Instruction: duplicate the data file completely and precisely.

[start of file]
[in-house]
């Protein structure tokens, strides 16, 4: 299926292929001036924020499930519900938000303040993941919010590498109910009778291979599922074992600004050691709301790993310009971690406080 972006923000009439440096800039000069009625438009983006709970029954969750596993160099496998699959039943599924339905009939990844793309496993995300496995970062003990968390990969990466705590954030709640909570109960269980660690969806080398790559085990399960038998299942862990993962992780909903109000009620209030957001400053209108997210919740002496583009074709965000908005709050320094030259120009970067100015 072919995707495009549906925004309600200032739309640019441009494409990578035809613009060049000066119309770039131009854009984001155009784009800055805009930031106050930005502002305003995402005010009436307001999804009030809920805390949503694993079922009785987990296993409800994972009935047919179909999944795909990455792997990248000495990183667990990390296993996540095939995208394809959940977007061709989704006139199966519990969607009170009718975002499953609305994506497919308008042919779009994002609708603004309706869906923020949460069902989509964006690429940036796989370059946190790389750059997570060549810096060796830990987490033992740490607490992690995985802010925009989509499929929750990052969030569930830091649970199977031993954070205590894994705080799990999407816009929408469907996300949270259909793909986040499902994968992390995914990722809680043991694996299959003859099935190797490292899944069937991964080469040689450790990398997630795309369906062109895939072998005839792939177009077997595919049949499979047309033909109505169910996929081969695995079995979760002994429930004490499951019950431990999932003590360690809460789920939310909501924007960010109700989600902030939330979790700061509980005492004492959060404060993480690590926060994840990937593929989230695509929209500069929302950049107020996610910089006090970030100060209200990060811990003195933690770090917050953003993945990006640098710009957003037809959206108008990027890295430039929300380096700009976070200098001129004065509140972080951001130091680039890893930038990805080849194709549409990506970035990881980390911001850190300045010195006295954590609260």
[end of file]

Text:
[in-house]
């Protein structure tokens, strides 16, 4: 299926292929001036924020499930519900938000303040993941919010590498109910009778291979599922074992600004050691709301790993310009971690406080 972006923000009439440096800039000069009625438009983006709970029954969750596993160099496998699959039943599924339905009939990844793309496993995300496995970062003990968390990969990466705590954030709640909570109960269980660690969806080398790559085990399960038998299942862990993962992780909903109000009620209030957001400053209108997210919740002496583009074709965000908005709050320094030259120009970067100015 072919995707495009549906925004309600200032739309640019441009494409990578035809613009060049000066119309770039131009854009984001155009784009800055805009930031106050930005502002305003995402005010009436307001999804009030809920805390949503694993079922009785987990296993409800994972009935047919179909999944795909990455792997990248000495990183667990990390296993996540095939995208394809959940977007061709989704006139199966519990969607009170009718975002499953609305994506497919308008042919779009994002609708603004309706869906923020949460069902989509964006690429940036796989370059946190790389750059997570060549810096060796830990987490033992740490607490992690995985802010925009989509499929929750990052969030569930830091649970199977031993954070205590894994705080799990999407816009929408469907996300949270259909793909986040499902994968992390995914990722809680043991694996299959003859099935190797490292899944069937991964080469040689450790990398997630795309369906062109895939072998005839792939177009077997595919049949499979047309033909109505169910996929081969695995079995979760002994429930004490499951019950431990999932003590360690809460789920939310909501924007960010109700989600902030939330979790700061509980005492004492959060404060993480690590926060994840990937593929989230695509929209500069929302950049107020996610910089006090970030100060209200990060811990003195933690770090917050953003993945990006640098710009957003037809959206108008990027890295430039929300380096700009976070200098001129004065509140972080951001130091680039890893930038990805080849194709549409990506970035990881980390911001850190300045010195006295954590609260």